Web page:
But none of this is "Amazon" – it's all run by an "entrepreneur," whom Amazon can cut loose without notice, leaving them with unfairly terminated employees, outstanding workers' comp claims, a fleet of Amazon-skinned vehicles and unbreakable facilities leases:

Speaking to Wired, Amazon denied that it forces its drivers to piss in bottles, but Butler clearly catches a DSP dispatcher telling drivers "If you pee in a bottle and leave it [in the vehicle], you will get a point for that" – that is, the part you get punished for isn't the peeing, it's the leaving.

Amazon's defense against the FTC is that it spares no effort to keep its marketplace safe. As Amazon spokesperson James Drummond says, they use "industry-leading tools to prevent genuinely unsafe products being listed." But the only industry-leading tools in evidence are tools to bust unions and screw suppliers.

In her landmark Yale Law Review paper, "Amazon's Antitrust Paradox," FTC Chair Lina Khan makes a brilliant argument that Amazon's alleged benefits to "consumers" are temporary at best, illusory at worst:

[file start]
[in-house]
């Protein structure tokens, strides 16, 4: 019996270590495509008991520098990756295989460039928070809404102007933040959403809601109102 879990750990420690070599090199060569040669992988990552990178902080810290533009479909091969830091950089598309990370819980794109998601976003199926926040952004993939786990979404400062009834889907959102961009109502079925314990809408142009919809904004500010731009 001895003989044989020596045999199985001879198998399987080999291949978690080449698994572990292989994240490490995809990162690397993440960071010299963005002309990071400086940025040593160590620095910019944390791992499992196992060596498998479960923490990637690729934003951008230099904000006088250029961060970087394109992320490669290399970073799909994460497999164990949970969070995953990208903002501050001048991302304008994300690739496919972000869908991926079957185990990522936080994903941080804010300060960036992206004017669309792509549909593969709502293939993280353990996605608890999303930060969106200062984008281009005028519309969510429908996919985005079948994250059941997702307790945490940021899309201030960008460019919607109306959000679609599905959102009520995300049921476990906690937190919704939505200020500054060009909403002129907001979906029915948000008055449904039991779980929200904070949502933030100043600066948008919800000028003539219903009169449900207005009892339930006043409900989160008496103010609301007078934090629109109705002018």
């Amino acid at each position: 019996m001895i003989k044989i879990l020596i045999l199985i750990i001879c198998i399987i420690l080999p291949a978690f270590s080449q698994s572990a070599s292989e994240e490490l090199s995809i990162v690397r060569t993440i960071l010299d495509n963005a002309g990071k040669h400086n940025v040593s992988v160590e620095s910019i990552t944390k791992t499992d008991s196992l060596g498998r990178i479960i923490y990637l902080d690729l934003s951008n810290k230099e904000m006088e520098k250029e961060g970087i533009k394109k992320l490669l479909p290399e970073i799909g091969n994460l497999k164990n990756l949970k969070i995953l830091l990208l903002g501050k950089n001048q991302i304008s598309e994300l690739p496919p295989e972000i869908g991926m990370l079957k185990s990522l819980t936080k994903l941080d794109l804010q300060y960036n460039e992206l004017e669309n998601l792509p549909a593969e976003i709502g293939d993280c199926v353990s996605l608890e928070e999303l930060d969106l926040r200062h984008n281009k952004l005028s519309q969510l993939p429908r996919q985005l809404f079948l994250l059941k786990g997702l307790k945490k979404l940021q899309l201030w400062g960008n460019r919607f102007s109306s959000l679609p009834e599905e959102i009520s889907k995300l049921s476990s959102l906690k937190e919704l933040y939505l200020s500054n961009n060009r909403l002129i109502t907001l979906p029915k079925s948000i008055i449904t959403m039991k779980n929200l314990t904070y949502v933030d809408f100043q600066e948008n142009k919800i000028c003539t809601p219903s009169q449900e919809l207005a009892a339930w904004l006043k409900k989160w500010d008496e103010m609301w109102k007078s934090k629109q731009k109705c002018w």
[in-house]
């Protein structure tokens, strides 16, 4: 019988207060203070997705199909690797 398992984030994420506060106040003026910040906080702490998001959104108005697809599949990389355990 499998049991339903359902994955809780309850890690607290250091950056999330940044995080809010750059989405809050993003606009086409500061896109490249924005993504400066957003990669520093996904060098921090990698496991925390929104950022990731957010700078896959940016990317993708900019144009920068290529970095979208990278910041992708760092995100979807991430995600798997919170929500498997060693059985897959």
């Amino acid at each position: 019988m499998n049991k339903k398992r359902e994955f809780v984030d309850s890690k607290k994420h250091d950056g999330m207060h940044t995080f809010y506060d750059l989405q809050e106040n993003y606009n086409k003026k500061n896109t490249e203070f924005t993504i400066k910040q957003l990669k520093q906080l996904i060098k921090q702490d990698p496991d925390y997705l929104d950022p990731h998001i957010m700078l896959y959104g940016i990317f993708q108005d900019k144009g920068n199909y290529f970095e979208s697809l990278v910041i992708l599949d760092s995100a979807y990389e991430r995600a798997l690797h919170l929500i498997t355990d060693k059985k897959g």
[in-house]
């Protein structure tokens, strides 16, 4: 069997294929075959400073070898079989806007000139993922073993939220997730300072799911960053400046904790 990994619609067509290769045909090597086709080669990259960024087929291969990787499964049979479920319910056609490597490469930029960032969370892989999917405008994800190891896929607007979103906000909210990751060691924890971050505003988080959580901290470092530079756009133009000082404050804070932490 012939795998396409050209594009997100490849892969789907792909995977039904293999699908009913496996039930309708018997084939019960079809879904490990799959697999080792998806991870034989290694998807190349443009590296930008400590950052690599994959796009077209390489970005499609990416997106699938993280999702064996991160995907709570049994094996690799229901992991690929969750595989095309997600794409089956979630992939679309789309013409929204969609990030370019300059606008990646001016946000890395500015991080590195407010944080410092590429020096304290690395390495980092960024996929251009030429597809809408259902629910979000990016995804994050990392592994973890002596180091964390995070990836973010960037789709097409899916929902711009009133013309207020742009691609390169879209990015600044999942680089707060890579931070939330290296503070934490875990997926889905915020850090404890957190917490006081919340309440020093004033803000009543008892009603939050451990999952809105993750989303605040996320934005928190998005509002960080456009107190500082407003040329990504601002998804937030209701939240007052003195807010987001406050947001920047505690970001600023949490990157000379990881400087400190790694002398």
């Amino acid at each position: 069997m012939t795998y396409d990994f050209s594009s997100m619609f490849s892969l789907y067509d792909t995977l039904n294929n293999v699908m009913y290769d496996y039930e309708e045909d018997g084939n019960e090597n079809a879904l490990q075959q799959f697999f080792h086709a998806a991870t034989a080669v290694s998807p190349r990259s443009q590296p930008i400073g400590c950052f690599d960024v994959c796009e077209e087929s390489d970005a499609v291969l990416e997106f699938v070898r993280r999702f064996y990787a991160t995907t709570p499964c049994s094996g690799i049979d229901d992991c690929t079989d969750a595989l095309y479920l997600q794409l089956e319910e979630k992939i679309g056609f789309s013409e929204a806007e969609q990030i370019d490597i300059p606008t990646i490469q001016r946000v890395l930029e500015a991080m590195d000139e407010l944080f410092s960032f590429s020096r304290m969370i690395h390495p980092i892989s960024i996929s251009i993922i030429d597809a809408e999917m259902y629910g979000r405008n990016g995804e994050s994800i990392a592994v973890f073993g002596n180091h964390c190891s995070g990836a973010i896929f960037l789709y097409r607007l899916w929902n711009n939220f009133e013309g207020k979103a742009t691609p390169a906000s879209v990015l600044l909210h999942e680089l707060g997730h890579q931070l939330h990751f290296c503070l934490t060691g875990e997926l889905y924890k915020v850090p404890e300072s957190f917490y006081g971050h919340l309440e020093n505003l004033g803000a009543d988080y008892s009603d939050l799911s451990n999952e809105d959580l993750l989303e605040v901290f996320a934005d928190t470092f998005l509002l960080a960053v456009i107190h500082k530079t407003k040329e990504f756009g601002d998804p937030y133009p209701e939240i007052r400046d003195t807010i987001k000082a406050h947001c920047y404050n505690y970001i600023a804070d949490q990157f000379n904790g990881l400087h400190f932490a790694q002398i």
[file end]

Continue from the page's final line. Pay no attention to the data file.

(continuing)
In Butler's documentary, Khan's hypothesis is thoroughly validated: here's a company extracting hundreds of billions from merchants who raise prices to compensate, and those monopoly rents are "invested" in union-busting and countermeasures against investigative journalists, while the tools to keep you from accidentally getting a bottle of piss in the mail are laughably primitive.

Truly, Amazon is the apex predator of the platform era: